A YouGov study for Investors in People published this week showed that fewer than 30% of those surveyed had complete trust their bosses. 78% believed that their bosses had let them down in the past and 55% said that their managers had shared confidential information about them with other members of staff. 49% said that their bosses had failed to provide enough support to enable them to do their jobs effectively.
The figures get worse for those with longer service. Only 25% of those surveyed, who had over 10 years service with the same employer, had complete trust their bosses.
The survey covered 1800 people across the UK, which is a reasonable sample size, and even allowing for the employee whinge factor, these figures are alarmingly high.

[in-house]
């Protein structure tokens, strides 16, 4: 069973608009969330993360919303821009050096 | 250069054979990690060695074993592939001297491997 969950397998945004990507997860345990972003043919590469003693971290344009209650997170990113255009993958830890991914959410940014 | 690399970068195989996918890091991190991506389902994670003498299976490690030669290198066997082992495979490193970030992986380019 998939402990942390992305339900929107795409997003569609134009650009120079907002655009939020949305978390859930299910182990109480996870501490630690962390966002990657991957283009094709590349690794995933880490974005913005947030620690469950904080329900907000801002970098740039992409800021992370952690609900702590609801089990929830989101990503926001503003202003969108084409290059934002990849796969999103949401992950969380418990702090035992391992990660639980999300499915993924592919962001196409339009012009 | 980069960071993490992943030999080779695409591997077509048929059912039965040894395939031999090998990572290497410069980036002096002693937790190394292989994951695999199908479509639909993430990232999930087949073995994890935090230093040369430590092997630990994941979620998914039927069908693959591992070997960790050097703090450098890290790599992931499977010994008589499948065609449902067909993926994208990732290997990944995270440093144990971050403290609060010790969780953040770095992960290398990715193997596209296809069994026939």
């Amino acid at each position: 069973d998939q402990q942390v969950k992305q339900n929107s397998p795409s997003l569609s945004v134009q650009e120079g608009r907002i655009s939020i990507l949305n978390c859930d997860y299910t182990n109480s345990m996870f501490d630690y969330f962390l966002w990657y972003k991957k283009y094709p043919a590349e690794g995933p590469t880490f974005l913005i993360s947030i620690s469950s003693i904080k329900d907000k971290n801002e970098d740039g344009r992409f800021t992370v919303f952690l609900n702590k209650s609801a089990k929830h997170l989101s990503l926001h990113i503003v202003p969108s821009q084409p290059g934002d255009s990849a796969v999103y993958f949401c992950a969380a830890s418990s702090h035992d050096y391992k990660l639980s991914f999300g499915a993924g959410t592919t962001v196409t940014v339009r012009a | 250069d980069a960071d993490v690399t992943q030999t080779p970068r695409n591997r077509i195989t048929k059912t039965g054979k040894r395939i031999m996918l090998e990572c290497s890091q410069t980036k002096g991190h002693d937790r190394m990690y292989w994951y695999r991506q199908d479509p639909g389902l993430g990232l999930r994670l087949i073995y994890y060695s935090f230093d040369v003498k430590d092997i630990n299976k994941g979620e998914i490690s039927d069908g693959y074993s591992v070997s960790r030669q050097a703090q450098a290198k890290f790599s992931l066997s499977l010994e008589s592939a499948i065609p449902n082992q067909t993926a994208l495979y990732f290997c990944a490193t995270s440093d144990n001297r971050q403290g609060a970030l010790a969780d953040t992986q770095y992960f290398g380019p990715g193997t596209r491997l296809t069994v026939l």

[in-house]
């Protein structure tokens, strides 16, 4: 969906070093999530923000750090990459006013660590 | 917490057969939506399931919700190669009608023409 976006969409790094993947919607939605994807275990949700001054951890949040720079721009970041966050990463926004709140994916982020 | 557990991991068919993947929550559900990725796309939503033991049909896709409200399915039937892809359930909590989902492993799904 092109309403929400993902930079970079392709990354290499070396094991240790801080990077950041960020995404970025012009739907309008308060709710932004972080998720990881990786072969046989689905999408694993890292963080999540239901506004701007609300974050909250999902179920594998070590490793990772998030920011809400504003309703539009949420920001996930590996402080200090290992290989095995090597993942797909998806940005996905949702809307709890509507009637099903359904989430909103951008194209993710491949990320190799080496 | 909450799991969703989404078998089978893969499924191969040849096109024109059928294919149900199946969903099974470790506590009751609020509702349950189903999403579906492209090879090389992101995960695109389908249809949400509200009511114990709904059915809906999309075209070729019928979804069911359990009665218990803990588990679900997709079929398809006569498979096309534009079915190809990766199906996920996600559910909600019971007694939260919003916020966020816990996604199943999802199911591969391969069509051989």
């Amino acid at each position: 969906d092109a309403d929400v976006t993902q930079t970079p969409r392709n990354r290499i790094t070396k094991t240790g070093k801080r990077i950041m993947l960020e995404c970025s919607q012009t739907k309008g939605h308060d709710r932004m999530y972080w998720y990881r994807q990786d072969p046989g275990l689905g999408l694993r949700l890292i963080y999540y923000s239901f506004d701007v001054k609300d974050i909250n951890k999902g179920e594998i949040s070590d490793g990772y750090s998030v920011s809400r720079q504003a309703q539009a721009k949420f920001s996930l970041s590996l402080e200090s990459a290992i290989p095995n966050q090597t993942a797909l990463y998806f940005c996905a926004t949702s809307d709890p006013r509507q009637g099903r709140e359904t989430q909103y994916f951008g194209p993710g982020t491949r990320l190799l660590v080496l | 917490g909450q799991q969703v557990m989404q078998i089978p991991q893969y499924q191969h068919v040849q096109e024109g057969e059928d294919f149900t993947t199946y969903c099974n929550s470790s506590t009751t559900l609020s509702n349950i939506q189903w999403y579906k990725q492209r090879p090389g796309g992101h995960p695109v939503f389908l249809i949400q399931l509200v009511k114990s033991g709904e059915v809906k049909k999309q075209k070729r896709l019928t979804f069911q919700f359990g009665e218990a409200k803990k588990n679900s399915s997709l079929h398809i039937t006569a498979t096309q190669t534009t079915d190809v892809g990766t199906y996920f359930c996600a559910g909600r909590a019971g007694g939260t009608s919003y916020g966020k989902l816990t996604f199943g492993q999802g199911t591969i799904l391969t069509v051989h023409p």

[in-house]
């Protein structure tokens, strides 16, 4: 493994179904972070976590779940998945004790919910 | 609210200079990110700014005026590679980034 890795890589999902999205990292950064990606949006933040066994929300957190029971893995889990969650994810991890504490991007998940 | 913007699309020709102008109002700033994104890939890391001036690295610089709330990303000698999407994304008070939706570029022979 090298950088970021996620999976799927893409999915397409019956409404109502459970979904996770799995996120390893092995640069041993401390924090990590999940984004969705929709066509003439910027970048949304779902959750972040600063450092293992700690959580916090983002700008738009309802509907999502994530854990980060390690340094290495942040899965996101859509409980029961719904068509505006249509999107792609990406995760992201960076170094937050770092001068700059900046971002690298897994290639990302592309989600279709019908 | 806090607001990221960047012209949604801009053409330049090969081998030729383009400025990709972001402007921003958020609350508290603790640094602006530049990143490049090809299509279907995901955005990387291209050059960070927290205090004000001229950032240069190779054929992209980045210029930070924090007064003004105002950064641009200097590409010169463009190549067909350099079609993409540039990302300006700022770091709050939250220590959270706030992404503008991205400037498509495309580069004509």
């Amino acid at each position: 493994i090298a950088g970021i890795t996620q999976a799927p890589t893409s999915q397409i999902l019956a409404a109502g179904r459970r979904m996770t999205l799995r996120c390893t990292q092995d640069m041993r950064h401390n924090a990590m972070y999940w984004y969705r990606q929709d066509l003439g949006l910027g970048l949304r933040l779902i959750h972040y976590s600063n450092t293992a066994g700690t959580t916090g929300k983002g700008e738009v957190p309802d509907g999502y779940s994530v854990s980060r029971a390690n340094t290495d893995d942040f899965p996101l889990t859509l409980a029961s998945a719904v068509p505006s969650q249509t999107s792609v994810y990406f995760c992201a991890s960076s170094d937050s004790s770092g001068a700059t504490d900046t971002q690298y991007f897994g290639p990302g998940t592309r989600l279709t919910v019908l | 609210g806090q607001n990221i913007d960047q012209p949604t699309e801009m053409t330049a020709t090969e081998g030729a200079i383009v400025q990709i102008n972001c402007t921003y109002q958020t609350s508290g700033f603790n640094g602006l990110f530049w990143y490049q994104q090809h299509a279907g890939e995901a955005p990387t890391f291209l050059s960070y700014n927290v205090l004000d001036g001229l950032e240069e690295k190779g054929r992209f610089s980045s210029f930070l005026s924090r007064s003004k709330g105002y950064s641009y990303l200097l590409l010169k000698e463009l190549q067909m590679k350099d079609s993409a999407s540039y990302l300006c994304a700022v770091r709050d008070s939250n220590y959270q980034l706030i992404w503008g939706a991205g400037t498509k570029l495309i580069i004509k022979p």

For those familiar with Harry Braverman’s work, these findings should come as no surprise. The relationship between boss and worker is, by definition, an unequal one and, unless the boss works hard to win the trust of employees, they will naturally default to some degree of suspicion. If managers want build trust, they need to spend time helping their team members to develop and understanding the day to day frustrations of their jobs. More honesty and directness would help too.
No amount of culture change programmes, motivational speakers, sing-songs at away days or rah-rah training events can be a substitute for just getting out there and talking to your staff. Without this basic day-to-day contact, your team members will start to lose confidence and respect for you. Perhaps you could try to make up for it by singing a song at a conference, to show people what a good bloke you are, but by then it will be too late. There will already be people in the audience thinking, “This guy’s a total prat”.